This strategic partnership not only signifies a revolutionary step toward a more resilient and sustainable future for Bangladeshi agriculture but also underscores the commitment to fostering private sector engagement, aligning with the broader goals of agricultural development initiatives.

“For the past several years, every time I visit eggplant fields, Bangladeshi farmers say they love Bt brinjal’s resistance to EFSB but want new varieties with superior agronomics that are resistant to wilt and can be grown year-round,” said Maricelis Acevedo, research professor in Cornell University’s College of Agriculture and Life Sciences and project director for the Feed the Future Insect-Resistant Eggplant Partnership. “During that same time, Bangladesh has seen an increase in hybrid adoption for many vegetable crops. The private sector investment will mean Bt brinjal is able to respond to farmer demands and secure farmer access to superior quality seeds of high-yielding Bt Brinjal in many market-preferred classes.”

For Media Inquiries:

Reach out to the Feed the Future Insect-Resistant Eggplant Partnership at

The Insect-Resistant Eggplant Partnership (IREP) is funded by the United States Agency for International Development (USAID) as part of the Feed the Future Initiative, the U.S. Government’s global hunger and food security initiative. IREP’s goal is to enhance food and nutritional security in Bangladesh and the Philippines while protecting the health of people and the environment. It is the latest in a series of USAID-funded projects led by Cornell that have strengthened capacity to develop and disseminate Bt eggplant in the Philippines and Bangladesh.

Rasi Seeds, an Indian company with a 50-year history and a projected revenue of $203 million for fiscal year 2022-2023, holds the distinction of having the largest acreage under Bt cotton globally, surpassing even Bayer. Renowned as a leader in biotechnology, the company boasts a well-established infrastructure that facilitates the adoption of cutting-edge tools and technologies for the development of innovative products.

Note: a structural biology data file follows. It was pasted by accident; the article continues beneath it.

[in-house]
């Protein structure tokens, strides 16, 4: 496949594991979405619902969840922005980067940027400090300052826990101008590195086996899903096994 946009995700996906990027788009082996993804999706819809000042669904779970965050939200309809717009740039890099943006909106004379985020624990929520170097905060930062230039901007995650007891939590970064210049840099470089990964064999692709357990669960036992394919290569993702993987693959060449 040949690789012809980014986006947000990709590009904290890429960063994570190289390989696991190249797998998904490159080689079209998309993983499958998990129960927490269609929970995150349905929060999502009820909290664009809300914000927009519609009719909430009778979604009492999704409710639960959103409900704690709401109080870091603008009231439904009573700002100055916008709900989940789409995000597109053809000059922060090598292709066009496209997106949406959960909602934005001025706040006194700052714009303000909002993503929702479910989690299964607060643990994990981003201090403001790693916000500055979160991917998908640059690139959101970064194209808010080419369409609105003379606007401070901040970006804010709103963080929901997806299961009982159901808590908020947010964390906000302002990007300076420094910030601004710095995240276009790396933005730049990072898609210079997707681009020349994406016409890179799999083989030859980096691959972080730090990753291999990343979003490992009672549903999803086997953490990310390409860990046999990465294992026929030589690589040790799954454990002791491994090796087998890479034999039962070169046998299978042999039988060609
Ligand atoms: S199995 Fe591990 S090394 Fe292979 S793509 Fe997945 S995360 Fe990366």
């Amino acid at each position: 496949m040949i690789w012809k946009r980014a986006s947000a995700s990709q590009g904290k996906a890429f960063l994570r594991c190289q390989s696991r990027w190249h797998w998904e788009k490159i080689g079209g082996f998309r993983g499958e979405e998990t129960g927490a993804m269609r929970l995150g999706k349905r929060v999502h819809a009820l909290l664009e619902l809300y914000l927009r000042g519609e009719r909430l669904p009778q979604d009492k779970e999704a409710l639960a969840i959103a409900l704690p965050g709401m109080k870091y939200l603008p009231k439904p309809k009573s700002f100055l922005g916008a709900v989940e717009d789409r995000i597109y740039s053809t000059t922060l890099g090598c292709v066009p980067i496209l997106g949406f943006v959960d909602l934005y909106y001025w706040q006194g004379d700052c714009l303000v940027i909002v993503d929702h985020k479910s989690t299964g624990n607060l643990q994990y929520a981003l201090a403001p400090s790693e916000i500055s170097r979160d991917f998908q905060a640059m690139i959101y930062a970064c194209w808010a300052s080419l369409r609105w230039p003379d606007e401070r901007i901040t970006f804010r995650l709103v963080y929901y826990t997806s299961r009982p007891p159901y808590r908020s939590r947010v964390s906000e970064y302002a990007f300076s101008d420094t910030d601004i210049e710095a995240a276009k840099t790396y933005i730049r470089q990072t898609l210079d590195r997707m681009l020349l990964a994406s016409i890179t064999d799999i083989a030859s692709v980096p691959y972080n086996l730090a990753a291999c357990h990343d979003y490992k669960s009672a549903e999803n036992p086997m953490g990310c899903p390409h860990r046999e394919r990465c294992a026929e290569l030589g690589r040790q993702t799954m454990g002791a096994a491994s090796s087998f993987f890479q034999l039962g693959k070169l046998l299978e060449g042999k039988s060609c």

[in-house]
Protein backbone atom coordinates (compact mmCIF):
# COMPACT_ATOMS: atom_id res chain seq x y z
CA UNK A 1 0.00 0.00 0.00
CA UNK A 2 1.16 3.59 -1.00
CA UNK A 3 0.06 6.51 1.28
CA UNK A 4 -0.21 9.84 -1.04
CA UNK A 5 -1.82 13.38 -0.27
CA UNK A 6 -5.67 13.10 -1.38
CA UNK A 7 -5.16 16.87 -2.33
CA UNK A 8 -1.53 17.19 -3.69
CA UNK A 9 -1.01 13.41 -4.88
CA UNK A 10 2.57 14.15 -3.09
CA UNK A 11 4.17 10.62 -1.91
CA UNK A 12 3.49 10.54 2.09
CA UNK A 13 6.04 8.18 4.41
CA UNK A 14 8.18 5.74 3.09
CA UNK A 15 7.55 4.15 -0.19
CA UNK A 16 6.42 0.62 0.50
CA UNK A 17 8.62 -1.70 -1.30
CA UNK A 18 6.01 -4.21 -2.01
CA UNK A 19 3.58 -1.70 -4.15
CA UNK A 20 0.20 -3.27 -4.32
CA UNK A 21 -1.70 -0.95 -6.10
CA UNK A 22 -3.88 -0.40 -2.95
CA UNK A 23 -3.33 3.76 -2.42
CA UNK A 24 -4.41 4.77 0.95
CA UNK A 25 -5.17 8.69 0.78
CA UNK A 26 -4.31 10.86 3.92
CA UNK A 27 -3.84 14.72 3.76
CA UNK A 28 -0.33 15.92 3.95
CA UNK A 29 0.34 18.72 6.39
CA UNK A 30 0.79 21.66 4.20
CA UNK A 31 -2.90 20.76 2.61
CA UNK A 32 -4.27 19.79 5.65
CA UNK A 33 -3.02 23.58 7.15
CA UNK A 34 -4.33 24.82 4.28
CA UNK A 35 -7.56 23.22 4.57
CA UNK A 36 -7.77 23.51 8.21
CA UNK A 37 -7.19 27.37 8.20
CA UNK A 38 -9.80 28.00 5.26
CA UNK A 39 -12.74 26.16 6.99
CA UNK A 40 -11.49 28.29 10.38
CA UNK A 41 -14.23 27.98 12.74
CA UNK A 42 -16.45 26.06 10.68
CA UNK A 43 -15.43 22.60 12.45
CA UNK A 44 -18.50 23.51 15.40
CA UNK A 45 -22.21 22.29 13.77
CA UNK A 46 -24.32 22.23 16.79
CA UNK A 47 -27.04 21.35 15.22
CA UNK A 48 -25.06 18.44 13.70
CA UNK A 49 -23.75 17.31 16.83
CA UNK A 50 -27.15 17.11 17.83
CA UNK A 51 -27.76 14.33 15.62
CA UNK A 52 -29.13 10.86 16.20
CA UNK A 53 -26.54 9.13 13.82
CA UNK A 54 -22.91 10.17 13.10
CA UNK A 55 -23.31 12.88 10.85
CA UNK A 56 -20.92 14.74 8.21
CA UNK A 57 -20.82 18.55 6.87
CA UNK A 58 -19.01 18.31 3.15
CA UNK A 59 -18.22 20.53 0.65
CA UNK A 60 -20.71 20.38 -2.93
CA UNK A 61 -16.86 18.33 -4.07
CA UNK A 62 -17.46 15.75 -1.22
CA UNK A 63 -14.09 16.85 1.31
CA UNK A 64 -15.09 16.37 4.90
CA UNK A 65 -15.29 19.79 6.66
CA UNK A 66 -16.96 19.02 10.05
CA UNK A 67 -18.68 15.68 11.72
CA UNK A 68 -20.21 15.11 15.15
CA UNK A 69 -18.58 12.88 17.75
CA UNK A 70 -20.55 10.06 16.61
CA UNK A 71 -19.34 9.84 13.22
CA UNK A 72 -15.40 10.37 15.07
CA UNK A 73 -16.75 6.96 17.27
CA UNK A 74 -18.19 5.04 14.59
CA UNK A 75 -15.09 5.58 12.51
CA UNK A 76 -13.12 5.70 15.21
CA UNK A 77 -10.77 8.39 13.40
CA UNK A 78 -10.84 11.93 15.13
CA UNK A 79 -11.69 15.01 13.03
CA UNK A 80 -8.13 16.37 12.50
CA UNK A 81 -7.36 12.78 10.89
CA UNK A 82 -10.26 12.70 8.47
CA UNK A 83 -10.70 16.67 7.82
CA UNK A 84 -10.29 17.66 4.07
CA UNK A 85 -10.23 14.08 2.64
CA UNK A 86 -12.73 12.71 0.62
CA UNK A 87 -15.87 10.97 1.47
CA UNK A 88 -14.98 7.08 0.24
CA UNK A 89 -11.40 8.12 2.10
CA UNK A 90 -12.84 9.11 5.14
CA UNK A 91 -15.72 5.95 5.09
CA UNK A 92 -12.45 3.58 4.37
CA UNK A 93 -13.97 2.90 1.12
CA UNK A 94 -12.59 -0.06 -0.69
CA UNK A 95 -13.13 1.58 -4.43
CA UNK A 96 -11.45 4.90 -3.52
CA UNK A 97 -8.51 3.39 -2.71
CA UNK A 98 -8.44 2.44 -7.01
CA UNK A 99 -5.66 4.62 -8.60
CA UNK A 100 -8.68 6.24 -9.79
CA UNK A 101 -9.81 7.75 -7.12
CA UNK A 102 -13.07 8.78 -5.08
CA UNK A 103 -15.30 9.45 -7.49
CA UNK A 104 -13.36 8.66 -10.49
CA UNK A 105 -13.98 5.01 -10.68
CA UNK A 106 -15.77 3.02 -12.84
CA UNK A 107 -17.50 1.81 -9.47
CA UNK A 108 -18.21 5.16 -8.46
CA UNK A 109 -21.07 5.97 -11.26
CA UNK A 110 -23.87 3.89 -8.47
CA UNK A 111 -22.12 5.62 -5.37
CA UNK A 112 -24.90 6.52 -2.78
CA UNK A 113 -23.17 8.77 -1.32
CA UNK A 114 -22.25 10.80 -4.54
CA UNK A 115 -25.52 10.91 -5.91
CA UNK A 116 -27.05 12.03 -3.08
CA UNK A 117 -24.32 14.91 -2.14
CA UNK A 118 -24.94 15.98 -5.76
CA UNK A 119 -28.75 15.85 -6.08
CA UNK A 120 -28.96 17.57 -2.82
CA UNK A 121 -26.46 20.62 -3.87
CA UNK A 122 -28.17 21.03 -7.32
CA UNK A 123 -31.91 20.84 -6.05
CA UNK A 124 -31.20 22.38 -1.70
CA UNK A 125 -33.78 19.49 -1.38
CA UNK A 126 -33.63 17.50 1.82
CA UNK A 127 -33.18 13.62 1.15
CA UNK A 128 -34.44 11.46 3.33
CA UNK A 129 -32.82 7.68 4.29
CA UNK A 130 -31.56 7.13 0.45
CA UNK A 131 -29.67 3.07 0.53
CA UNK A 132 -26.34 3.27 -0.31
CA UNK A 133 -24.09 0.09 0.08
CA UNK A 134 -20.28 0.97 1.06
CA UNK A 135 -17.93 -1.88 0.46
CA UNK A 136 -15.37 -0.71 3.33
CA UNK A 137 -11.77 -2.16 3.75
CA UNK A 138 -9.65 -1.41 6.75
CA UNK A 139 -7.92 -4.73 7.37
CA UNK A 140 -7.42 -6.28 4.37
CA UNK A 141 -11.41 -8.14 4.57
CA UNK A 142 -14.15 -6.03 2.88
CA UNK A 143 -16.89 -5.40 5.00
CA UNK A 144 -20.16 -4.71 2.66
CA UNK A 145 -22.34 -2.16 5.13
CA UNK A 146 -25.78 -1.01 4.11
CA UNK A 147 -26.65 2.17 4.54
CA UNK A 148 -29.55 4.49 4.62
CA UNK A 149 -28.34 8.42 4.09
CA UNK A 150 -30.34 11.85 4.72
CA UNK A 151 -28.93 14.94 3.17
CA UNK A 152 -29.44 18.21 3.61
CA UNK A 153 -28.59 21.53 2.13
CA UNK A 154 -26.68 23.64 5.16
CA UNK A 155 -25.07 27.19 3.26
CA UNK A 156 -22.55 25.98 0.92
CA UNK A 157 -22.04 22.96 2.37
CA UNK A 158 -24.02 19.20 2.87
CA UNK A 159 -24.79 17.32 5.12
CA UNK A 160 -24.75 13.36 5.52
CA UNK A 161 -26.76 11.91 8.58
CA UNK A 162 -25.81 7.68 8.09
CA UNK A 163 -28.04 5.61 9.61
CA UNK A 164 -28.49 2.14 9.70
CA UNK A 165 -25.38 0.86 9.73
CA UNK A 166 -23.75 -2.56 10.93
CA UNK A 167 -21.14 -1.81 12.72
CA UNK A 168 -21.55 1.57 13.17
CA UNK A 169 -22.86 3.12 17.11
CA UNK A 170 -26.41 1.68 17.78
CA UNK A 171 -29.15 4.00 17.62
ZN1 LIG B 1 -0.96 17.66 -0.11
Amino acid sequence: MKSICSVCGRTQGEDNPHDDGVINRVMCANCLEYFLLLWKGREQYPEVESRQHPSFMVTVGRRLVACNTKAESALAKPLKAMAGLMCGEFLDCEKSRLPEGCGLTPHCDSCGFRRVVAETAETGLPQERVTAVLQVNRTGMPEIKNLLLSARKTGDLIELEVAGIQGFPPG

ACSEN Agriscience, operating in both India and Bangladesh, serves as the vegetable seed arm of Rasi Seeds in Bangladesh. The company boasts a robust research and development infrastructure, enabling it to continually innovate and create products that meet the dynamic market demands in the realm of vegetable crops. Notably, ACSEN Agriscience in Bangladesh has successfully developed Brinjal products with proven resistance to wilt, making them suitable for cultivation in all seasons across the country.

Established in 1998, ACI in Bangladesh stands as the largest indigenous seed company in the country, with a noteworthy Taka 2 Billion in revenue from its seed business. As part of the ACI group, the largest agribusiness group in Bangladesh, the company leverages its robust research and development capabilities to enhance crop yield, quality, sustainability, and resilience. Presently, ACI markets an impressive total of 110 varieties spanning 39 vegetable crops, including 36 varieties from 12 crops developed through its own research and development initiatives. Through partnerships with international seed companies, ACI efficiently distributes high-quality seeds in the market, leveraging its robust supply chain.